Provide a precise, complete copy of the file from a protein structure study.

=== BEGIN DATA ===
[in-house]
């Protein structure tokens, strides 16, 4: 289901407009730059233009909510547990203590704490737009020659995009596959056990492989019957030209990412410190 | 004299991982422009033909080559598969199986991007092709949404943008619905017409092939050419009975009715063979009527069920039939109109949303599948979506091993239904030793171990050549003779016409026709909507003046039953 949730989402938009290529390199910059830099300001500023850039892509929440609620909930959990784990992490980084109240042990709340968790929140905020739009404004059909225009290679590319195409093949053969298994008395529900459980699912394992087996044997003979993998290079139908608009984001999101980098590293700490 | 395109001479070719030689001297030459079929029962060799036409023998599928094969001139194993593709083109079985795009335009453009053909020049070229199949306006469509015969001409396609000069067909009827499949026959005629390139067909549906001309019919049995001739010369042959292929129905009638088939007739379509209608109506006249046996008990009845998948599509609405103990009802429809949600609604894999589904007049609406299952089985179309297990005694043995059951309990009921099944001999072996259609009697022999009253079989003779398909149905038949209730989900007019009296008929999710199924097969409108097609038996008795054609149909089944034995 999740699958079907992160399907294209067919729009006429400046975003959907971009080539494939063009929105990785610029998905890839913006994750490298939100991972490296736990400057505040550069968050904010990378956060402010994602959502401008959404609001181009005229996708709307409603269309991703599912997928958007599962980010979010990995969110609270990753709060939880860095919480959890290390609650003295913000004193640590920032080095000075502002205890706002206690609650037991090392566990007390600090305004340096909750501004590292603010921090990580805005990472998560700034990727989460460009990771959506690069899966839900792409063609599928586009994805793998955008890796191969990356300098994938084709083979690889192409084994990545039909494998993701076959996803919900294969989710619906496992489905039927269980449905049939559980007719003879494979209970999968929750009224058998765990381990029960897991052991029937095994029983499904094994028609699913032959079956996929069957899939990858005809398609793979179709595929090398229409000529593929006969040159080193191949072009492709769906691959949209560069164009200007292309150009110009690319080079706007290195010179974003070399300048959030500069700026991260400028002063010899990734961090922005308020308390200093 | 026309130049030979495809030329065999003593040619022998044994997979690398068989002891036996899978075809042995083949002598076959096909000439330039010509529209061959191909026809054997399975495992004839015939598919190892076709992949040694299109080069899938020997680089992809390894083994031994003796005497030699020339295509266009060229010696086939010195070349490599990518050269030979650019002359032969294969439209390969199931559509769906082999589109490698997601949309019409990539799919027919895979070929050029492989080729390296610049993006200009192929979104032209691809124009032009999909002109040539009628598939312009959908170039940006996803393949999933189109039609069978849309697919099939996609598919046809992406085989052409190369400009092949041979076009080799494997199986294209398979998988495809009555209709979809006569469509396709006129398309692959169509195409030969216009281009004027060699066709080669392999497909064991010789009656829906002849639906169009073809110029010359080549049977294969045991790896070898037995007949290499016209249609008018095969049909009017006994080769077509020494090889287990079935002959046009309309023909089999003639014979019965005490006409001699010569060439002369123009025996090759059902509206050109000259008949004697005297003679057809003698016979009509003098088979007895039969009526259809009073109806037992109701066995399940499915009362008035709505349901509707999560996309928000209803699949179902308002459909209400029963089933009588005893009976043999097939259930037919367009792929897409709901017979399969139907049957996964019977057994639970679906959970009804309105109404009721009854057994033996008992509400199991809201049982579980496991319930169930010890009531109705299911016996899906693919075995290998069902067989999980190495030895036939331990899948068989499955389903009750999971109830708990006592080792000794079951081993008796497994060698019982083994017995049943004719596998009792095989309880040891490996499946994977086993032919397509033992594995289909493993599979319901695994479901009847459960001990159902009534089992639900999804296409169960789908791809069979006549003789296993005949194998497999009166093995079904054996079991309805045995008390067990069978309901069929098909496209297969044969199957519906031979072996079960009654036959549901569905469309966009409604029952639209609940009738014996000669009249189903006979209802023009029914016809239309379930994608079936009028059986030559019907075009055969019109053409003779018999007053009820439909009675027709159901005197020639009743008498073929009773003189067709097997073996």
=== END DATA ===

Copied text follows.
[in-house]
């Protein structure tokens, strides 16, 4: 289901407009730059233009909510547990203590704490737009020659995009596959056990492989019957030209990412410190 | 004299991982422009033909080559598969199986991007092709949404943008619905017409092939050419009975009715063979009527069920039939109109949303599948979506091993239904030793171990050549003779016409026709909507003046039953 949730989402938009290529390199910059830099300001500023850039892509929440609620909930959990784990992490980084109240042990709340968790929140905020739009404004059909225009290679590319195409093949053969298994008395529900459980699912394992087996044997003979993998290079139908608009984001999101980098590293700490 | 395109001479070719030689001297030459079929029962060799036409023998599928094969001139194993593709083109079985795009335009453009053909020049070229199949306006469509015969001409396609000069067909009827499949026959005629390139067909549906001309019919049995001739010369042959292929129905009638088939007739379509209608109506006249046996008990009845998948599509609405103990009802429809949600609604894999589904007049609406299952089985179309297990005694043995059951309990009921099944001999072996259609009697022999009253079989003779398909149905038949209730989900007019009296008929999710199924097969409108097609038996008795054609149909089944034995 999740699958079907992160399907294209067919729009006429400046975003959907971009080539494939063009929105990785610029998905890839913006994750490298939100991972490296736990400057505040550069968050904010990378956060402010994602959502401008959404609001181009005229996708709307409603269309991703599912997928958007599962980010979010990995969110609270990753709060939880860095919480959890290390609650003295913000004193640590920032080095000075502002205890706002206690609650037991090392566990007390600090305004340096909750501004590292603010921090990580805005990472998560700034990727989460460009990771959506690069899966839900792409063609599928586009994805793998955008890796191969990356300098994938084709083979690889192409084994990545039909494998993701076959996803919900294969989710619906496992489905039927269980449905049939559980007719003879494979209970999968929750009224058998765990381990029960897991052991029937095994029983499904094994028609699913032959079956996929069957899939990858005809398609793979179709595929090398229409000529593929006969040159080193191949072009492709769906691959949209560069164009200007292309150009110009690319080079706007290195010179974003070399300048959030500069700026991260400028002063010899990734961090922005308020308390200093 | 026309130049030979495809030329065999003593040619022998044994997979690398068989002891036996899978075809042995083949002598076959096909000439330039010509529209061959191909026809054997399975495992004839015939598919190892076709992949040694299109080069899938020997680089992809390894083994031994003796005497030699020339295509266009060229010696086939010195070349490599990518050269030979650019002359032969294969439209390969199931559509769906082999589109490698997601949309019409990539799919027919895979070929050029492989080729390296610049993006200009192929979104032209691809124009032009999909002109040539009628598939312009959908170039940006996803393949999933189109039609069978849309697919099939996609598919046809992406085989052409190369400009092949041979076009080799494997199986294209398979998988495809009555209709979809006569469509396709006129398309692959169509195409030969216009281009004027060699066709080669392999497909064991010789009656829906002849639906169009073809110029010359080549049977294969045991790896070898037995007949290499016209249609008018095969049909009017006994080769077509020494090889287990079935002959046009309309023909089999003639014979019965005490006409001699010569060439002369123009025996090759059902509206050109000259008949004697005297003679057809003698016979009509003098088979007895039969009526259809009073109806037992109701066995399940499915009362008035709505349901509707999560996309928000209803699949179902308002459909209400029963089933009588005893009976043999097939259930037919367009792929897409709901017979399969139907049957996964019977057994639970679906959970009804309105109404009721009854057994033996008992509400199991809201049982579980496991319930169930010890009531109705299911016996899906693919075995290998069902067989999980190495030895036939331990899948068989499955389903009750999971109830708990006592080792000794079951081993008796497994060698019982083994017995049943004719596998009792095989309880040891490996499946994977086993032919397509033992594995289909493993599979319901695994479901009847459960001990159902009534089992639900999804296409169960789908791809069979006549003789296993005949194998497999009166093995079904054996079991309805045995008390067990069978309901069929098909496209297969044969199957519906031979072996079960009654036959549901569905469309966009409604029952639209609940009738014996000669009249189903006979209802023009029914016809239309379930994608079936009028059986030559019907075009055969019109053409003779018999007053009820439909009675027709159901005197020639009743008498073929009773003189067709097997073996």